Sales Funnel Leakage
Tracking sales funnel leakage helps determine where leads are exiting your funnel at the highest rates.
Consider, for example, a case where 40% of your leads sign up for a discovery call, 50% of those make it to the demo phase, and only 3% buy the product. Clearly, the drop-off rates are high, and this means your reps aren’t:
- Qualifying leads enough
- Giving convincing demos
- Negotiating properly
You can investigate further to determine where the problem is. And then delve into the potential issues to remedy them to improve conversion rates.
Marketing Performance Metrics
Customer Acquisition Cost (CAC)
This metric is a snapshot of how much it costs you to gain each customer. New customers are important, but not to the extent that they cost you more than the revenue they generate.
CAC = (Sales Costs + Marketing Costs) / New Customers
In order to calculate your client/customer acquisition costs, take the number of total sales and marketing costs for a specific period of time for all customers, and then divide that by the number of new customers and/or clients that you generated during that time period.
Here’s how it would work: if you spent $20,000 on sales and marketing advertising, salaries, and other overhead in one year and generated ten new customers in that same period, your CAC is $2,000.
Your goal, over time, is to see that number go down instead of up. This will show you how efficient your B2B sales efforts are and allow you to adjust any planning and strategy accordingly.
Fit Rate, Closing Rate, and Win Rate
Your fit rate is a calculation of the number of meaningful conversations that your B2B team needs to engage in to find the right customer. For example, if your sales team has to talk to four prospects (on average) to get to a proposal, your fit rate is 25%.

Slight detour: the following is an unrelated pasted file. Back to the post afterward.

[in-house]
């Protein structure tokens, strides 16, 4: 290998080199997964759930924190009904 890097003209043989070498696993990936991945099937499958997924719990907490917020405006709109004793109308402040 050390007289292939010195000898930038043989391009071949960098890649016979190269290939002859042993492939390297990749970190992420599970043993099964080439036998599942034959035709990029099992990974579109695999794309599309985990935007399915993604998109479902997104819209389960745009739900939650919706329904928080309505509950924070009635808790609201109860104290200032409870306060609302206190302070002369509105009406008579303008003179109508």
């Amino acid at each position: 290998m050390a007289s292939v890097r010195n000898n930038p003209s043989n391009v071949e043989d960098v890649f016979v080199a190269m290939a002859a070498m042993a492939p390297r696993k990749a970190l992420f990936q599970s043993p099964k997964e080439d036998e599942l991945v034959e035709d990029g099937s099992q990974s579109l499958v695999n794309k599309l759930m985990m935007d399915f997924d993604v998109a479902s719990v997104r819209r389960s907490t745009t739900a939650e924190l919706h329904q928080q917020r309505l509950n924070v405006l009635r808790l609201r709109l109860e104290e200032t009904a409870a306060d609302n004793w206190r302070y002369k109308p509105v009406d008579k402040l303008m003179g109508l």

Fit Rate = Proposals / Sales Conversations
Your closing rate will then be the number of people who sign a proposal, divided by the number of clients to whom you send a proposal. So, in short, this metric is the number of fit rate proposals divided by the number of closed sales.
Closing Rate = Signed Proposals / Sent Proposals
Your win rate, then, is the number of new accounts that you generated, multiplied by your fit rate. If out of three conversations you get one final yes, your closing rate is 33%, and your win rate is 8.33%.
Win Rate = New Accounts X Fit Rate
Why track this? Because it will help you plan for a reasonable and actionable amount of conversations that you need each team member to engage in during any sales period. If you know your fit rate, you can set goals based on that data. That way, you’ll have realistic expectations for conversions and revenue goals. And, you’ll be more prepared for instances when your goals aren’t going to be met.
Qualified Lead Rate
Your qualified lead rate will help you assess the quality of both the channels you use to generate leads and the strategy you use in looking for leads going forward.